Write a Personal Statement
What is the purpose of a Personal Statement?
- Prepares you for your next steps
- Helps a committee get to know you beyond your test scores and transcript and allows you to highlight your unique strengths and competencies
- Provides a holistic view of who you are
- May be the only “interview” opportunity with the school
- Showcases what makes you different from other candidates and why you are qualified and a good fit for the program
- Demonstrates your writing ability, self-awareness, and motivations
What will you be asked to write about?
General or Open-Ended Prompt
Some schools will simply ask for a “personal statement,” “letter of intent,” a “statement of purpose,” or simply state “Tell me about yourself.”
- Narrative style response
- Allows more freedom of what to include
- Relates back to why you are pursuing that
particular field or program
- Shows your voice
- Not just a summary of your resume
Specific Topics or Questions
Some schools may ask multiple specific questions, which may need to be answered in different essays.
- Answer question(s) fully and stay on topic
- Consider what they are hoping to learn by
asking that question
- Refer to relevant experiences or learning to
support your answer
Reflection Questions to ask yourself before writing:
- What is distinctive about me?
- How can I help the reader get to know me?
- How do I stand out?
- What will make me a great professional one day?
- Why do I want to attend this program? How does it fit into my short and long-term goals?
- What major influences or accomplishments in my life have helped shaped me and what insights have I gained from them?
- How did I become interested in this field and what have I learned about it (and myself) that has stimulated my interest?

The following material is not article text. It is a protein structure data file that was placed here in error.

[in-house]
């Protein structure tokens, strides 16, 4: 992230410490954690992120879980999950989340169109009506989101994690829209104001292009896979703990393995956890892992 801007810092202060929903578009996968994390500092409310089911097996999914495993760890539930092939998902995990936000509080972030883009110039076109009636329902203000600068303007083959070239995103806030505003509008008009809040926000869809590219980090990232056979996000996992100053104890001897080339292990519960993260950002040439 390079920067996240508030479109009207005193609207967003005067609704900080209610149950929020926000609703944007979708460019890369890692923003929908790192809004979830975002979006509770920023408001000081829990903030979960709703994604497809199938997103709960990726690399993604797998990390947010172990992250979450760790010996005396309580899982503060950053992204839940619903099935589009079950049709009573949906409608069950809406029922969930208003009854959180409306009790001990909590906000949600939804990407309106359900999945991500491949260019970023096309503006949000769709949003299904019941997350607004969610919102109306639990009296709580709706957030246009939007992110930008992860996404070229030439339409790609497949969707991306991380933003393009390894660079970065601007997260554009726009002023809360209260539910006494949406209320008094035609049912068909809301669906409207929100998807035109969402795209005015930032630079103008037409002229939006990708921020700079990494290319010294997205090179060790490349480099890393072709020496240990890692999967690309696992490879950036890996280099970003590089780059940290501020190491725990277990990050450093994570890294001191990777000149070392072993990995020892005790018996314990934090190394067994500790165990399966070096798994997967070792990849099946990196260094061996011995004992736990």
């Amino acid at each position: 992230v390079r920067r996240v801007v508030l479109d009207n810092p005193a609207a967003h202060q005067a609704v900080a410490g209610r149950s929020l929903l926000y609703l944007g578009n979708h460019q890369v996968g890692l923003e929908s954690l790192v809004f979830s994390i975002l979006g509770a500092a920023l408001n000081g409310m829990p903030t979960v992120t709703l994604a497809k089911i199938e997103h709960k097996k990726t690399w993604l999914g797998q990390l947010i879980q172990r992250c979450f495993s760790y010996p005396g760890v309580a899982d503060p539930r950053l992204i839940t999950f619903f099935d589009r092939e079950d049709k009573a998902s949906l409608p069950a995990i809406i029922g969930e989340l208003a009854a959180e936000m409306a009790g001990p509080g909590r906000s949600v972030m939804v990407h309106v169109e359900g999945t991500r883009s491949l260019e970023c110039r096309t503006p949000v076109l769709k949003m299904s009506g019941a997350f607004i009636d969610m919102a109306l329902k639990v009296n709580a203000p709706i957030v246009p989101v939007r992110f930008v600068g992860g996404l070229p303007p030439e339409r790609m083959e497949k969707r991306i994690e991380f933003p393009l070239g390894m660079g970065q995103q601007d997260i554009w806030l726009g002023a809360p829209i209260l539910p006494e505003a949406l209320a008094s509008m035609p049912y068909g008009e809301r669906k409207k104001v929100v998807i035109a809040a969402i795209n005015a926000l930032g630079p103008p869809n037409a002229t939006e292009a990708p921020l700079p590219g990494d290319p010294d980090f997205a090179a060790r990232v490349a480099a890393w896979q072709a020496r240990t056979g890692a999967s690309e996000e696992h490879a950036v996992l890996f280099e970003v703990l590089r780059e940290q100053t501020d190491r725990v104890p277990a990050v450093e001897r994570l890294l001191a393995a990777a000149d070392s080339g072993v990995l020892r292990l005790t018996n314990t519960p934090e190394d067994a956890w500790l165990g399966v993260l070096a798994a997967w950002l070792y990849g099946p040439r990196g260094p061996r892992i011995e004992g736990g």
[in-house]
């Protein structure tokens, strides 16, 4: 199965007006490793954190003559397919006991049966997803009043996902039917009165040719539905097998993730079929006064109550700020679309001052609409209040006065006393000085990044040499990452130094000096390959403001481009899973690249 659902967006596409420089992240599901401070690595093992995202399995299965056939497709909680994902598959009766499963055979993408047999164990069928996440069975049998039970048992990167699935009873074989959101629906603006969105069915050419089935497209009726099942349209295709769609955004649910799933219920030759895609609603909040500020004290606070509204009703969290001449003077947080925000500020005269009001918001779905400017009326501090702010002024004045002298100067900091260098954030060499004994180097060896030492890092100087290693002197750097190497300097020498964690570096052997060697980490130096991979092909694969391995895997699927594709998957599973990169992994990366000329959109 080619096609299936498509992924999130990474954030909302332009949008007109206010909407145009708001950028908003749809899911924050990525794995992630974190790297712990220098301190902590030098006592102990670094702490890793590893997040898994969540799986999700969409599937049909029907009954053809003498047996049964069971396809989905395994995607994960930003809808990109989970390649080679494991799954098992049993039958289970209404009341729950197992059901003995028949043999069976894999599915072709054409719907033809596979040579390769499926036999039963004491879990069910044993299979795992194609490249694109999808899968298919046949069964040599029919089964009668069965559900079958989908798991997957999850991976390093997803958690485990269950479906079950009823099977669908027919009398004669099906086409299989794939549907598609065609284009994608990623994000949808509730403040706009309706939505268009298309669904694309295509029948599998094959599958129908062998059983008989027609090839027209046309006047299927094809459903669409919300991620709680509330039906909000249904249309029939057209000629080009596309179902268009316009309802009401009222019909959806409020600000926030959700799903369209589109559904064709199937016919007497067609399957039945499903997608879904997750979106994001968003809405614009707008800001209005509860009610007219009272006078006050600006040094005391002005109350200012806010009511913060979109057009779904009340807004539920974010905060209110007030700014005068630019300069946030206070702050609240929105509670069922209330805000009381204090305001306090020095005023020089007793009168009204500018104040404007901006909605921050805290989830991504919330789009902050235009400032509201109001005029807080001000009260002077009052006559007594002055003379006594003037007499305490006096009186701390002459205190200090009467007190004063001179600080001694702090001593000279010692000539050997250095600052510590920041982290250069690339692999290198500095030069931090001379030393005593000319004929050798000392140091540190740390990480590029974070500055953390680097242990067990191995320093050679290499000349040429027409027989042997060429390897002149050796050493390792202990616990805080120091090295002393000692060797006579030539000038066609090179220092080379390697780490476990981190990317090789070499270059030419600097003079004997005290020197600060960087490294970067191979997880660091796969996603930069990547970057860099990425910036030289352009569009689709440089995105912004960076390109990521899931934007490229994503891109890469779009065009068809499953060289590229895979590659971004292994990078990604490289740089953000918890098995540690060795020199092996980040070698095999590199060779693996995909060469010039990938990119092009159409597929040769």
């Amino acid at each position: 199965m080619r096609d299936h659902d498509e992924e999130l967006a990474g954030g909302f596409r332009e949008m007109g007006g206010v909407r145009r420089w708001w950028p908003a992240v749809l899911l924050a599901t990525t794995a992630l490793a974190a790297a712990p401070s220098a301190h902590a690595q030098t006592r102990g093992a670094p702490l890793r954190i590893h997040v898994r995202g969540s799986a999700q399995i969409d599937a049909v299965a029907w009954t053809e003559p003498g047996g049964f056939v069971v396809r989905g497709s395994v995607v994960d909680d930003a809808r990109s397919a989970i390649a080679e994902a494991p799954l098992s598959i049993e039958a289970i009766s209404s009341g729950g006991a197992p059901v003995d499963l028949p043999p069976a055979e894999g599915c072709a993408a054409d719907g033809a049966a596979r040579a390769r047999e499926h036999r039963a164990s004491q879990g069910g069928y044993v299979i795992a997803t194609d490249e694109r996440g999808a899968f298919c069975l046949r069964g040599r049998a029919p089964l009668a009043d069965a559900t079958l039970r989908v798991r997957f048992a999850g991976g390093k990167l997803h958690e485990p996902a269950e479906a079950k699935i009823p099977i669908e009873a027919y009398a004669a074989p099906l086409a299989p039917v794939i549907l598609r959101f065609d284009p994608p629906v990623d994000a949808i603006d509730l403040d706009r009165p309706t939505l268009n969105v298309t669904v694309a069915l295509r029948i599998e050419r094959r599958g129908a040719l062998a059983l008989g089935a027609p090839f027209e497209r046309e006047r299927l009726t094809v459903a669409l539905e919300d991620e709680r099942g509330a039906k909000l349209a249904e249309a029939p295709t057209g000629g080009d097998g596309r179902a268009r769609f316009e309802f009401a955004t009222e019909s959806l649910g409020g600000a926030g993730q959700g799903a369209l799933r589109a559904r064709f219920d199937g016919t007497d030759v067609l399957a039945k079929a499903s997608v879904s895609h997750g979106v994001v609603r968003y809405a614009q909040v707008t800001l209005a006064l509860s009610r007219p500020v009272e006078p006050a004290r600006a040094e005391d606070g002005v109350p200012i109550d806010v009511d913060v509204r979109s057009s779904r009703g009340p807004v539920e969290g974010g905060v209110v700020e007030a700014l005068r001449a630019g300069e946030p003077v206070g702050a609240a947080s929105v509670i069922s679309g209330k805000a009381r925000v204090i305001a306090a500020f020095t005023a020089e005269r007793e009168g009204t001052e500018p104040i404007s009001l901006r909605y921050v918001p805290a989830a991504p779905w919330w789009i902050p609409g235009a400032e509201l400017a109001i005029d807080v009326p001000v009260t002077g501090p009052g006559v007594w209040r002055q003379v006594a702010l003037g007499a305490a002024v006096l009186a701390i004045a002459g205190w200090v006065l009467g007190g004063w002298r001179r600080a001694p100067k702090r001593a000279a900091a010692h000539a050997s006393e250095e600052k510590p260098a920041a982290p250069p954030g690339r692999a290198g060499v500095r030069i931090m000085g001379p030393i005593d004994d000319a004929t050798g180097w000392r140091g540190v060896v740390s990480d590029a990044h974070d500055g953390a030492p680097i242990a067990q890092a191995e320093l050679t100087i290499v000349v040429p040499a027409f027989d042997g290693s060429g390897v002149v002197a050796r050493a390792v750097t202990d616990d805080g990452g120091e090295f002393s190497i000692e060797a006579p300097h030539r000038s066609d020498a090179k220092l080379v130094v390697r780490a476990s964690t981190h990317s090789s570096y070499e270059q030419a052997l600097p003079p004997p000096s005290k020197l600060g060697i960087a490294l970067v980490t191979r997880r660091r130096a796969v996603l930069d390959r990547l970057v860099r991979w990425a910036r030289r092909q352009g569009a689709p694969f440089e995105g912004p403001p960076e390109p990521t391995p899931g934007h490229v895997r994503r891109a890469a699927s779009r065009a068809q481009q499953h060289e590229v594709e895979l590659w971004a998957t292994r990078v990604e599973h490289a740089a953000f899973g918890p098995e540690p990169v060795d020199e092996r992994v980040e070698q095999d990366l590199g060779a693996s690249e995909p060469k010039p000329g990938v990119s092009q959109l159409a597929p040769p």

- What are some themes in my life experiences as it relates to my interest in the program or the institution I wish to attend?
- What are my motivations, values, and goals? What unique strengths and competencies have I developed?
- How will my personal qualities contribute to the field and program?
Parts of the Personal Statement
- This section serves as a framework for the rest of the personal statement.
- Use a compelling first statement or a “hook” to grab the reader’s attention. This helps the reader
to want to keep reading and to feel connected to you.
- Introduce a main idea or theme to use throughout the personal statement.
- Answer these questions: why are you writing this and what do you want?
- Make sure to mention the name of the school and/or program in this section if you are not using
a centralized application.
- Use this section to highlight your competencies, abilities, and experiences that will make you a
successful student and professional. Try to stick to 2-3 key stories or experiences.
- Be personal and speak in the first person. Make sure the essay reflects your voice and uses
concise, direct language rather than relying on cliches or gimmicks.
- Connect how your story relates to your interest in the program and your values, outlook, and
- Can use this space to address gaps or discrepencies in your academic record and put them into
context, such as drops in GPA or school performance.
- Personalize your statement for each program you are applying for and address the program or
school’s unique features that attract you.
- Reiterate the theme or focus from your narrative, such as why you’ve chosen this career
- goal, what makes this particular program the best next step, and why you are a suitable
- student for this program.
- Make this a strong, forward-looking paragraph. Anticipate possible experiences you
hope to gain in that graduate program as well as in your career.
- Make sure to follow the length guidelines provided, otherwise 1 page (single spaced) to
2 pages (double spaced) is ideal.
Your Next Steps
- Proofread! Have at least 2-3 others review your personal statement, including someone who knows you well and a professor or other professional in your field
- Ask others what impressions your personal statement gives. Does it answer the question the prompt(s) ask? Does it relate to why you want to do this particular program?
- Reading your personal statement out loud, to yourself or others, may help clarify if there is cohesion or if anything is vague.
- It is normal to review a personal statement 2-3 times before deciding on a final draft.
- Visit the Career Connections Center and the UF Writing Studio for individual help and workshops on creating a personal statement.
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